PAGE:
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Tumor necrosis factor-α and -β genetic polymorphisms as a risk factor in Saudi patients with schizophrenia

Authors Kadasah S, Arfin M, Rizvi S, Al-Asmari M, Al-Asmari A

Received 27 December 2016

Accepted for publication 13 February 2017

Published 12 April 2017 Volume 2017:13 Pages 1081—1088

DOI https://doi.org/10.2147/NDT.S131144

Checked for plagiarism Yes

Review by Single-blind

Peer reviewers approved by Prof. Dr. Roumen Kirov

Peer reviewer comments 2

Editor who approved publication: Dr Roger Pinder


Saeed Kadasah,1 Misbahul Arfin,2 Sadaf Rizvi,2 Mohammed Al-Asmari,2 Abdulrahman Al-Asmari2

1Department of Psychiatry, 2Division of Molecular Biology & Genetics, Scientific Research Center, Prince Sultan Military Medical City, Riyadh, Saudi Arabia

Background: Schizophrenia is one of the most common devastating psychiatric disorders that negatively affects the quality of life and psychosocial functions. Its etiology involves the interplay of complex polygenic influences and environmental risk factors. Inflammatory markers are well-known etiological factors for psychiatric disorders, including schizophrenia.
Objective: The aim of this study was to investigate the association of proinflammatory cytokine genes, tumor necrosis factor (TNF)-α (-308G/A) and TNF-β (+252A/G) polymorphisms with schizophrenia susceptibility.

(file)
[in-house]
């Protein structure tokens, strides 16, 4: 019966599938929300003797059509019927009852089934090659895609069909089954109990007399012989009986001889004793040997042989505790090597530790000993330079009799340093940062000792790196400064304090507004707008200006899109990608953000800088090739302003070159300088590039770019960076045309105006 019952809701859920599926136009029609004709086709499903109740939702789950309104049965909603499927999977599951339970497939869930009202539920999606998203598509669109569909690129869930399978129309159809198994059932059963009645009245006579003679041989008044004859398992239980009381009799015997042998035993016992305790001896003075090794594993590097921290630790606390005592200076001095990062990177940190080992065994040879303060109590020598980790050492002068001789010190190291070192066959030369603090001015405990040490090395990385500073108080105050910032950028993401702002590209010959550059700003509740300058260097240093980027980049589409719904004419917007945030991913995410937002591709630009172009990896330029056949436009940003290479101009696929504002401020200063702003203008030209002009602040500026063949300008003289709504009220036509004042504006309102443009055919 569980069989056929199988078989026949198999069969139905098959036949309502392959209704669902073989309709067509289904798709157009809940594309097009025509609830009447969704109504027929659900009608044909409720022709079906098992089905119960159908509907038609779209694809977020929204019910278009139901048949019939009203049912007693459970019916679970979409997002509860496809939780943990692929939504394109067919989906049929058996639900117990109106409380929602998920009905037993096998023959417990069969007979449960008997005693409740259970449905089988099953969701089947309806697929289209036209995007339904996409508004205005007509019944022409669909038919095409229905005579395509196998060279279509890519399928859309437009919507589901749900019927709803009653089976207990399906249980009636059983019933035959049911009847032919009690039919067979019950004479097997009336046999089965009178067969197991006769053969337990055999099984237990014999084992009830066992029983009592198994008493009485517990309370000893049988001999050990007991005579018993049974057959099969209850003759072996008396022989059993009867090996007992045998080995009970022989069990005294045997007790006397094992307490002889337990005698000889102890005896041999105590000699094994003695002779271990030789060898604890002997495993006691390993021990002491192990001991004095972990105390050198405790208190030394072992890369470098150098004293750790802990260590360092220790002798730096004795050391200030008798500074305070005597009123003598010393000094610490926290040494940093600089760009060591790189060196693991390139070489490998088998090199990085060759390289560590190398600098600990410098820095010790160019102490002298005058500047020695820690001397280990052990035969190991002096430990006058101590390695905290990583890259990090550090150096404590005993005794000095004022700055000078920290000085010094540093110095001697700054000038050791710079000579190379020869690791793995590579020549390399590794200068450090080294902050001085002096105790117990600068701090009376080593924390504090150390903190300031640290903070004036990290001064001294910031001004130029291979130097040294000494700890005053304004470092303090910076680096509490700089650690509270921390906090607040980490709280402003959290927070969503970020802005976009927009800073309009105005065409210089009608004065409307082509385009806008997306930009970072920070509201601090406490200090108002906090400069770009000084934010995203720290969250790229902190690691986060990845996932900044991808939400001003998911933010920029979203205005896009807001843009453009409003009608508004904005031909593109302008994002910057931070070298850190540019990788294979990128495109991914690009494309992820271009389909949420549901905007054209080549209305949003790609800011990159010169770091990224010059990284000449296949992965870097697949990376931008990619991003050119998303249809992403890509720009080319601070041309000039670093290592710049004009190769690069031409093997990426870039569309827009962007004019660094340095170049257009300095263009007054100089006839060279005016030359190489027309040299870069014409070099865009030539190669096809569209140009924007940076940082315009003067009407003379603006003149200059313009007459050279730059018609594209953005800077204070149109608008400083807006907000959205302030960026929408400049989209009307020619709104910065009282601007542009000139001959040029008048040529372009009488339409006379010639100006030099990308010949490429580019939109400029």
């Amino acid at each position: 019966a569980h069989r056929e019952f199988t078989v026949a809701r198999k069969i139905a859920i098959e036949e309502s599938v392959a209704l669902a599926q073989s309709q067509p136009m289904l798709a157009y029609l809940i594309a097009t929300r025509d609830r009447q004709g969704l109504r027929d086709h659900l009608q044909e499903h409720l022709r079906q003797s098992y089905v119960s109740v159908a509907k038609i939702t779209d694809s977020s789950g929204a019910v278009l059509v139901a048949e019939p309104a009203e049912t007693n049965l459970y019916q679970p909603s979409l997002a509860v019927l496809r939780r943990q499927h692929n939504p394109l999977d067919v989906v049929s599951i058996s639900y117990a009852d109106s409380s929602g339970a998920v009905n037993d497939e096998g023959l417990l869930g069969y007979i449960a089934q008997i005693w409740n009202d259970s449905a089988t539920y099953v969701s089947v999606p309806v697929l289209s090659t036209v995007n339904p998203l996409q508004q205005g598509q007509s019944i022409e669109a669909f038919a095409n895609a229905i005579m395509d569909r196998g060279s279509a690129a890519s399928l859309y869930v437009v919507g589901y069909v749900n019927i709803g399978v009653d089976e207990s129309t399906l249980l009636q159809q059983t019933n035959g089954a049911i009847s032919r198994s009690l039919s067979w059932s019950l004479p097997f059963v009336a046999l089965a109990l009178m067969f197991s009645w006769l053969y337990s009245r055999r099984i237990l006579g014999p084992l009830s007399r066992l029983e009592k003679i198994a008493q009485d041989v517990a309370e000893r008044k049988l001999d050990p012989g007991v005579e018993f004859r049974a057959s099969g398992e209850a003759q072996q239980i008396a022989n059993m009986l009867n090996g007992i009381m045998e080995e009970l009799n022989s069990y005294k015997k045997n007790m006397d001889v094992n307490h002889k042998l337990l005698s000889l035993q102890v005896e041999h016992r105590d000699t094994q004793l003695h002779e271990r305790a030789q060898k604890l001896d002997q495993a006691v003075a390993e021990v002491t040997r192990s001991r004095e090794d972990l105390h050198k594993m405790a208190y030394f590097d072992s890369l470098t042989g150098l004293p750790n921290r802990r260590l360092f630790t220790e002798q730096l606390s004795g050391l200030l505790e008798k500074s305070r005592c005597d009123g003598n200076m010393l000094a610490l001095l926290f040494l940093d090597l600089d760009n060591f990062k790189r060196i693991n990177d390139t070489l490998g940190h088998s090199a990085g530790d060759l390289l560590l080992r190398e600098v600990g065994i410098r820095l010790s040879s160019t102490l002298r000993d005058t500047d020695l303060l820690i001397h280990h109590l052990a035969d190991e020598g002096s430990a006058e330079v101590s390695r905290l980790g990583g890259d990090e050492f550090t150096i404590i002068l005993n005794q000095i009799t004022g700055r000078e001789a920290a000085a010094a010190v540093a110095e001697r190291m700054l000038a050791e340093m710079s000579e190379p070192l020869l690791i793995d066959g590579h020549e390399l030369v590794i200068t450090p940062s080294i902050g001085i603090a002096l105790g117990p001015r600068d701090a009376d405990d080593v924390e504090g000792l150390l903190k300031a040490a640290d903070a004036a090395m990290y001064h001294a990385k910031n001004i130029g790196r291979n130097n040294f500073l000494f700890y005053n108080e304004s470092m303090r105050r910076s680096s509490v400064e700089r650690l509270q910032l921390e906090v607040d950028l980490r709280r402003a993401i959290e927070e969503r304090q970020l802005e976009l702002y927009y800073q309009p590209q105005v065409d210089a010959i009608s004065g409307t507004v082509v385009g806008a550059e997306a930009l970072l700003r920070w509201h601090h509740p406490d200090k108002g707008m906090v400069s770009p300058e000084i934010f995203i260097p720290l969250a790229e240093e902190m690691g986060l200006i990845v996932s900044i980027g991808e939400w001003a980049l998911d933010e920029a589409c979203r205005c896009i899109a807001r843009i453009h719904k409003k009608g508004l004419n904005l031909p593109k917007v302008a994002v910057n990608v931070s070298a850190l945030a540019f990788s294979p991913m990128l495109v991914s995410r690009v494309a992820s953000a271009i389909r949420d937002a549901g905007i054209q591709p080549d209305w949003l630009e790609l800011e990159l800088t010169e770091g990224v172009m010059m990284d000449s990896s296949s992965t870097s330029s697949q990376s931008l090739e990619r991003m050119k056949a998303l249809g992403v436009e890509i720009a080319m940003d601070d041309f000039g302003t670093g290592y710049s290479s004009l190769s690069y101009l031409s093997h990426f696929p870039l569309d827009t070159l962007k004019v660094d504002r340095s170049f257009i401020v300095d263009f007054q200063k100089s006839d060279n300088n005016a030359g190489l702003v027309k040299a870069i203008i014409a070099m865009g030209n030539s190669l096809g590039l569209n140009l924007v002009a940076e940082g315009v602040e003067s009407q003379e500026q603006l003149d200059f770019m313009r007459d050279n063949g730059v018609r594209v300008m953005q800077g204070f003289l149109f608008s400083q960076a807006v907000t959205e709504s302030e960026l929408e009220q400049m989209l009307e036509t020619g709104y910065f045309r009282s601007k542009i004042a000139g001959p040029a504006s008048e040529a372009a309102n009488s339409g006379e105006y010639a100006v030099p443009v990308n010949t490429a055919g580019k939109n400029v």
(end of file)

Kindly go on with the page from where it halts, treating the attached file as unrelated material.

Subjects and methods: TNF-α and TNF-β genes were amplified using amplification refractory mutation system primers in 180 schizophrenia patients and 200 healthy matched controls recruited from the Psychiatry Clinic of Prince Sultan Military Medical City, Riyadh. The frequencies of alleles and genotypes of TNF-α (-308G/A) and TNF-β (+252A/G) polymorphisms in patients were compared with those in controls.
Results: The frequencies of TNF-α (-308) allele A and genotype GA were significantly higher, while those of allele G and genotype GG were lower in schizophrenia patients as compared to controls, indicating that genotype GA and allele A of TNF-α (-308G/A) may increase susceptibility to schizophrenia, while genotype GG and allele G may reduce it. On the other hand, the distribution of alleles and genotypes of TNF-β (+252A/G) polymorphism does not differ significantly in patients from controls; however, the frequency of genotype GG of TNF-β (+252A/G) was significantly higher in male patients than in female patients. The distribution of TNF-α (-308G/A) and TNF-β (+252A/G) polymorphisms was almost similar in schizophrenia patients with negative or positive symptoms.
Conclusion: TNF-α (-308G/A) and TNF-β (+252G/A) polymorphisms may increase the susceptibility to schizophrenia in Saudi patients and could be a potential risk factor for its etiopathogenesis. However, further studies are warranted involving a larger sample size to strengthen our findings.

Keywords: schizophrenia, tumor necrosis factor, gene polymorphism, genetics, psychiatric disorder

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